Saturday, 25 August 2018

keystone brambles support sparrowhawk

Four wonderful days and nights in Dorset watching the satellite tagging of nightjars on Cranford heath. Late nights for an early bird but giving us the chance to see shooting stars that were part of the Perseid meteor shower, noctule bat. During the day we saw dartford warbler and sand lizard. Also, a night of mothing to take my mind off the student fridge that glowered every time I opened it..

Juvenile sparrowhawk
Then home and back to bird ringing in the garden. 
It's been a quiet time of late and this continued despite our early start. 
Our usual 'go to' mist net set beside the feeders unusually provided few birds. It was more encouraging in the area of the garden reclaimed from overcrowded commercial conifers that has now grown high with walls of fruiting brambles beneath silver birch, rowan, field maple and cherry saplings.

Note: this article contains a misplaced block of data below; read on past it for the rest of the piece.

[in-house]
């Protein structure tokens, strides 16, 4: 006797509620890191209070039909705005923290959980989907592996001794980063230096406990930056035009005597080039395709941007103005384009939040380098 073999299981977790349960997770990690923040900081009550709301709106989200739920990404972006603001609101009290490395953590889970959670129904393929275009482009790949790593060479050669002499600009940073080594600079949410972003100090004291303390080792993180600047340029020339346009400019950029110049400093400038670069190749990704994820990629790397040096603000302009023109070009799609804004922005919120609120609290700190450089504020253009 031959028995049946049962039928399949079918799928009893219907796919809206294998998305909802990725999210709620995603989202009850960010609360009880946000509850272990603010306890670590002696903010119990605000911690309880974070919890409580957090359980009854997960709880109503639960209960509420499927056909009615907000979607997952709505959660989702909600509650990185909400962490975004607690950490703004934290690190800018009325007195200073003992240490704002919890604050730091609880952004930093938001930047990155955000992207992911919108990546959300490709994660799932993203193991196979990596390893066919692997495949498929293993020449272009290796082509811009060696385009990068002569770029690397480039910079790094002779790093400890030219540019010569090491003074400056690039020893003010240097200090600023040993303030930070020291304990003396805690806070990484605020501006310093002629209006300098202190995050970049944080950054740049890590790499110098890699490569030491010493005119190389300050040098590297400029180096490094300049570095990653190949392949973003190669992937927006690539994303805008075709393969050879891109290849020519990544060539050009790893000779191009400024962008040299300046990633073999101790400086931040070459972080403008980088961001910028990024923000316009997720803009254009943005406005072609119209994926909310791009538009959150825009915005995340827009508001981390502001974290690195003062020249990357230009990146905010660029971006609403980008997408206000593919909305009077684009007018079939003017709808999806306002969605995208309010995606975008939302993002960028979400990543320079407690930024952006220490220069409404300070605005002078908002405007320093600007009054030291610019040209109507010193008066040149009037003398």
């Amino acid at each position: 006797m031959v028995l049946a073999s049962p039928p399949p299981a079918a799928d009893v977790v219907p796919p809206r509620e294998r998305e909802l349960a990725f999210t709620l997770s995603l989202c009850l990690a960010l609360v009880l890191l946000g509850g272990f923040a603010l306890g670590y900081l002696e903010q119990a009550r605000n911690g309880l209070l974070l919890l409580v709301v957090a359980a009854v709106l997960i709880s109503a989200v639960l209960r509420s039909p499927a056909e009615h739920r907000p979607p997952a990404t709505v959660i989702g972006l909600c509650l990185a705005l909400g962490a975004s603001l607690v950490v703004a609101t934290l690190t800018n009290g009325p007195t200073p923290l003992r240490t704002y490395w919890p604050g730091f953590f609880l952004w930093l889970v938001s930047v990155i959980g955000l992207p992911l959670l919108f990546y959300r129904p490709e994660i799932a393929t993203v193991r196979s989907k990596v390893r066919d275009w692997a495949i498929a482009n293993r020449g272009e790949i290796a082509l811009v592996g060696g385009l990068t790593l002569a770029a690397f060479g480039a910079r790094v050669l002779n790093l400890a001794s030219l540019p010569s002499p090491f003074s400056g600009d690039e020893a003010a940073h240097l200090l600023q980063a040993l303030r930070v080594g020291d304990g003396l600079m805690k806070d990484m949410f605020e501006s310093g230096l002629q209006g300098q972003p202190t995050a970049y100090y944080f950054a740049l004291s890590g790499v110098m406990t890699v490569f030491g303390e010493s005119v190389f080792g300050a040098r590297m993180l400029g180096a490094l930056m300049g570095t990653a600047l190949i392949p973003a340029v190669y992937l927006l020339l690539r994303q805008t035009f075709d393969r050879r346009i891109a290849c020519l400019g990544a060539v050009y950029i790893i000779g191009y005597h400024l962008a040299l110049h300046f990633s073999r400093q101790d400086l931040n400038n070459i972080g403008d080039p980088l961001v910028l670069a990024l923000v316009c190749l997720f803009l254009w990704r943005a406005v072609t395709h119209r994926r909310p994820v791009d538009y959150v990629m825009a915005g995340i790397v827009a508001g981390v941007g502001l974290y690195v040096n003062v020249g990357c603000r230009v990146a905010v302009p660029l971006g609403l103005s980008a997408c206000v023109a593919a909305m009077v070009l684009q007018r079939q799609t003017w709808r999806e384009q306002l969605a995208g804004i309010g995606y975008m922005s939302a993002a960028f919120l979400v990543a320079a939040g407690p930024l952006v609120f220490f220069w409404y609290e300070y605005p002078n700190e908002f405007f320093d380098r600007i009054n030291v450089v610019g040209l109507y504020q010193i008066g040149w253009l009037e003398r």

This area has become a special place for birds whose presence is frequently concealed by the dense blackberry bushes that now dominate the understory.

Brambles provide year round protection for birds, give thorny defences to nests and this year an abundance of juicy berries as well as being host to many species of invertebrates.

Our bird ringing shows that this jungle provides a home at different times of the year to: 
goldcrest, willow warbler, blackcap and chiffchaff; 
blackbird, robin, song and mistle thrush; 
blue, great, coal and long-tailed tit; 
dunnock; 
bullfinch and chaffinch. 

Great spotted woodpecker, buzzard, jay, woodcock, magpie and treecreeper are there but have avoided the mist nets so far.

A juvenile sparrowhawk showed how important the bramble is as a keystone plant in the food chain. It was hunting the small birds but was caught itself before being ringed and released.

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